I am in the middle of listening to Chad Millman's Behind the Bets podcast. As we are in between the Super Bowl and the college basketball tourneys, Chad decided to talk to a friend who is a self-styled expert on Oscar betting. Yep, there are wagers to be had. Vegas sports books cannot take bets on such things because the Nevada Gaming Commission prohibits bets on events that are judged/voted, which are seen as more subject to manipulation. The casinos can take bets on who might fumble first but not on the Super Bowl MVP. But they do set the odds anyway, and off-shore betting sites (that would be online folks) do take such bets.
This podcast had some fun stuff in it, such as the guy recommending one bet on Toy Story 3 to win best animated movie. The odds are 1/33, which means that you must bet $3300 to win $100. That seems like a stupid bet unless you take seriously the idea that it is really free money: that Toy Story 3 is not likely to win but certain to win. This is the kind of bet the "sharps" take all the time, like betting that the Super Bowl will not go into overtime. The odds are stacked so that you have to bet a lot to win a little (the opposite of a long shot), but the betting pros don't mind betting a lot on a narrow gain if it is a sure thing. And there are more sure things in Oscar betting than on a football field, like Colin Firth winning best actor, against 1/33 odds.
The most amusing but also most wrong part of the podcast: with the two guys agreeing that you have to bet on Best Director and Best Picture because why else watch the entire broadcast? One needs action to do so. Chad went on to say that we don't really care about the outcomes because we do not identify with the producers who get the big bucks out of this. A surprising assertion from a guy who writes about sports--we do not identify with the owners of teams, but we root for particular teams with which we identify.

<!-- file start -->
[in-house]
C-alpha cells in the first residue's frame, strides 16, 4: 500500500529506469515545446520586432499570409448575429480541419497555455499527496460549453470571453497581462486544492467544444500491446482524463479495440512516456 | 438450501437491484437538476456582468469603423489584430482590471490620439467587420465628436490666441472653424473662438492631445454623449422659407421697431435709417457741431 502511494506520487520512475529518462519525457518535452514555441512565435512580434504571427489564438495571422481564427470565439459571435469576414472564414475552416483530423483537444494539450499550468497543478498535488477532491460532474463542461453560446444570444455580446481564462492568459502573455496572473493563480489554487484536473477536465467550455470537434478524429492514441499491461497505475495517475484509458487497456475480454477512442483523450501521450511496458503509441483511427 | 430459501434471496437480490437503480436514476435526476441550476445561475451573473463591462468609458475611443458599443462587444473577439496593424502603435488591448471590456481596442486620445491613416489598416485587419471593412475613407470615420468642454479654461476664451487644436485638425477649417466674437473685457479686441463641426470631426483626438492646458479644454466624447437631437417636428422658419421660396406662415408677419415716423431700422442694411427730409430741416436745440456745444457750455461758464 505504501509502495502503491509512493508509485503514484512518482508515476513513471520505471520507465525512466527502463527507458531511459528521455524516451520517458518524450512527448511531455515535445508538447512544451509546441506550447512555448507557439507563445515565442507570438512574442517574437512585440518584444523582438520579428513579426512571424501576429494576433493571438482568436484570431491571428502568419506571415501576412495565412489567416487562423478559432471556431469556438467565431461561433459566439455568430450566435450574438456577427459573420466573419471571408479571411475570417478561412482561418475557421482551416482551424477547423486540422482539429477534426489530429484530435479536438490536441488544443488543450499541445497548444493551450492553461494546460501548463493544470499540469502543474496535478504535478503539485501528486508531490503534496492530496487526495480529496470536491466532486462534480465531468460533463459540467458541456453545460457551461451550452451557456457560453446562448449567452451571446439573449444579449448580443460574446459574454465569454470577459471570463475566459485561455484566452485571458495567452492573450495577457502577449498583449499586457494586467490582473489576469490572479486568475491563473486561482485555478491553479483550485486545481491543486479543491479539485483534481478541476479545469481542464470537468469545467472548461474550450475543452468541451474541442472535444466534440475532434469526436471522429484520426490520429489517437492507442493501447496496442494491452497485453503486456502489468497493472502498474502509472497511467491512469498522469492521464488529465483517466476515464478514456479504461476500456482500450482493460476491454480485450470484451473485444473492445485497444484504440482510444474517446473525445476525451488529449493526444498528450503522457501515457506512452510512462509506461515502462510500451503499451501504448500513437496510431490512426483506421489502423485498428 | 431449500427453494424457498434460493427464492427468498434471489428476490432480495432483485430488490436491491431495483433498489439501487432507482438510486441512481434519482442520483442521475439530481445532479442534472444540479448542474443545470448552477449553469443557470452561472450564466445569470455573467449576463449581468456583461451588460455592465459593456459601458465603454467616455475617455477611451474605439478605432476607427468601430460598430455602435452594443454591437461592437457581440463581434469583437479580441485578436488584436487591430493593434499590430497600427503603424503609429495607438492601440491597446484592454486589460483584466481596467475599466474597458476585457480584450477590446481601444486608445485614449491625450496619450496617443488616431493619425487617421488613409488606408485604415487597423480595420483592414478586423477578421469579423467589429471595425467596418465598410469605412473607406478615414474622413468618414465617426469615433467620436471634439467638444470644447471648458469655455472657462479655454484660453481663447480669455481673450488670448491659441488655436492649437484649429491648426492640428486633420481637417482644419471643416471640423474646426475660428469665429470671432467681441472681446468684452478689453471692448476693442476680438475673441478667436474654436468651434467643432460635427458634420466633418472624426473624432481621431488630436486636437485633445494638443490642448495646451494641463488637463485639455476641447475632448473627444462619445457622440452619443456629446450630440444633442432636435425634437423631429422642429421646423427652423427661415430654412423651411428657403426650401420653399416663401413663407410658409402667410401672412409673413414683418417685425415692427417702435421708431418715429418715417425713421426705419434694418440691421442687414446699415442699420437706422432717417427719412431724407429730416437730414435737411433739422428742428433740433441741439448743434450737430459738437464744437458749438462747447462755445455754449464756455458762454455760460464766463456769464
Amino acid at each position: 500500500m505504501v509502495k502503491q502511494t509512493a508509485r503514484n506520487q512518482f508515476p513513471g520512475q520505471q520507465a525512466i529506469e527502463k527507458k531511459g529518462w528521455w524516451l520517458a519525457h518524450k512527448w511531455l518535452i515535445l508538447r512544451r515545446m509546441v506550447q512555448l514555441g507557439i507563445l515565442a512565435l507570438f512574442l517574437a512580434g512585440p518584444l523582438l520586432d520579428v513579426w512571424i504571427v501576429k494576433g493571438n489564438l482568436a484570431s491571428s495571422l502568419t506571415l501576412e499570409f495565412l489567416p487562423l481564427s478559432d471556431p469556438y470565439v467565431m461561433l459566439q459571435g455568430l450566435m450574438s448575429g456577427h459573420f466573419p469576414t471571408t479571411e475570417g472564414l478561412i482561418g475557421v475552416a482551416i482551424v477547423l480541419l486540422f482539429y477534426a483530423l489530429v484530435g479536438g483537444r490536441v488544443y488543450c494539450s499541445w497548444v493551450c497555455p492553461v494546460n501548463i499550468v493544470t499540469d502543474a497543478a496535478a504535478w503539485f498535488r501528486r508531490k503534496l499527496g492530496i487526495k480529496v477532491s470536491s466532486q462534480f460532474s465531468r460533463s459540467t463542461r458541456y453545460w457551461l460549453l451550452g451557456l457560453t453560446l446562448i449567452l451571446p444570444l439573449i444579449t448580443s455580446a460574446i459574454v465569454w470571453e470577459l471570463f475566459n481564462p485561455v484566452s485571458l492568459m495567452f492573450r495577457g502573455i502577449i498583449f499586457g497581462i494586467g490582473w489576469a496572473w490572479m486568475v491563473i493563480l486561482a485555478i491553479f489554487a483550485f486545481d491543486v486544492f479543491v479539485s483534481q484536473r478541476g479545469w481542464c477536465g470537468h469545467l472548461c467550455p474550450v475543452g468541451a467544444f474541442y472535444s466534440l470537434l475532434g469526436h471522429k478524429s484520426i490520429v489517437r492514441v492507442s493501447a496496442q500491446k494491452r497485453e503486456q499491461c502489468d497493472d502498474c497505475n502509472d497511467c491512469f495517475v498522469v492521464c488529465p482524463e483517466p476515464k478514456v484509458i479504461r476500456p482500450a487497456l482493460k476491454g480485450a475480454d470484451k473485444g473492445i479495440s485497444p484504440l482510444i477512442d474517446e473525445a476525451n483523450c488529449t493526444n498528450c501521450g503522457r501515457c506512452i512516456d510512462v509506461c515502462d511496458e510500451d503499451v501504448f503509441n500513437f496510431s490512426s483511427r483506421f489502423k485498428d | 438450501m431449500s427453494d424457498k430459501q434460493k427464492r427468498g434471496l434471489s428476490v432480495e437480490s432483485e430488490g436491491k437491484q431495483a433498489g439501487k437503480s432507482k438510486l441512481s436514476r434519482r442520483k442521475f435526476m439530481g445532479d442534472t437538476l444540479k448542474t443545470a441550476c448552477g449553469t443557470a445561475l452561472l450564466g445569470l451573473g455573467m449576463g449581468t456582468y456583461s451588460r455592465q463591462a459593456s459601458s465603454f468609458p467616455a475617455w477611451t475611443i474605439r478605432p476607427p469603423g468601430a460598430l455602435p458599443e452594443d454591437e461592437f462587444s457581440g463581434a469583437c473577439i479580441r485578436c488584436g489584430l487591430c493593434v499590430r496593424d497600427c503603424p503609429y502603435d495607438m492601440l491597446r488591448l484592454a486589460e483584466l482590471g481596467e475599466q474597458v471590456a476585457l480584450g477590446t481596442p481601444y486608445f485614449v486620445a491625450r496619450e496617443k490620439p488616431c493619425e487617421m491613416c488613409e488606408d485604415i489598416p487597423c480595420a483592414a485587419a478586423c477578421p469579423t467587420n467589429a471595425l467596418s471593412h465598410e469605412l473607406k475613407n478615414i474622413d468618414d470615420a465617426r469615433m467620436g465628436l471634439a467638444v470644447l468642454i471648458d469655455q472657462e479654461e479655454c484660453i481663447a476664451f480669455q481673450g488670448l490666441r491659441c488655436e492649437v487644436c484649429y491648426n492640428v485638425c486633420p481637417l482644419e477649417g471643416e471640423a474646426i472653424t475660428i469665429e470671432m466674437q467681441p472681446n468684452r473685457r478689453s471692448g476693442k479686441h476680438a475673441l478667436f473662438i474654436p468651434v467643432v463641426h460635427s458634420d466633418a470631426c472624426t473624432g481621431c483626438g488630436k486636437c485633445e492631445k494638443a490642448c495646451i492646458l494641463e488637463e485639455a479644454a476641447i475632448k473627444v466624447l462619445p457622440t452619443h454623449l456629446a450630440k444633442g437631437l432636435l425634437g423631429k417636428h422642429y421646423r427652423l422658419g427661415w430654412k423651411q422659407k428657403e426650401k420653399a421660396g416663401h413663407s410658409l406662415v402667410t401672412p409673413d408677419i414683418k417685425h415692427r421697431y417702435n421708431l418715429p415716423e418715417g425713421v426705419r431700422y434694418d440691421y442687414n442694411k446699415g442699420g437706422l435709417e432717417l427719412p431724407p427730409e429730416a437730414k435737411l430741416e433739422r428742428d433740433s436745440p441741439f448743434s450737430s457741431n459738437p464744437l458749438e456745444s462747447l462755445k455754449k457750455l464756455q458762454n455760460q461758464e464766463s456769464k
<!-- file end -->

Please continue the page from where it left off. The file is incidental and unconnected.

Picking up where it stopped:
The reality is that we also identify with movies--that we find some movies to be better than others and we feel bad when others denigrate our favorites. We feel better when our favorites do well. The logic of identification (relying on social identity theory and folks like Donald Horowitz's logic of invidious comparisons) applies to any way we distinguish ourselves into groups and that our self-esteem then hinges on how well our group does and how well those things we identify do. I remember the outrage I felt (and many others did) when Saving Private Ryan lost to Shakespeare in Love (and I liked the latter, but identified more with the former).
Overall, a very interesting podcast, including tips on how to bet on American Idol and how to parlay the obvious winners for the Oscars to bet better odds.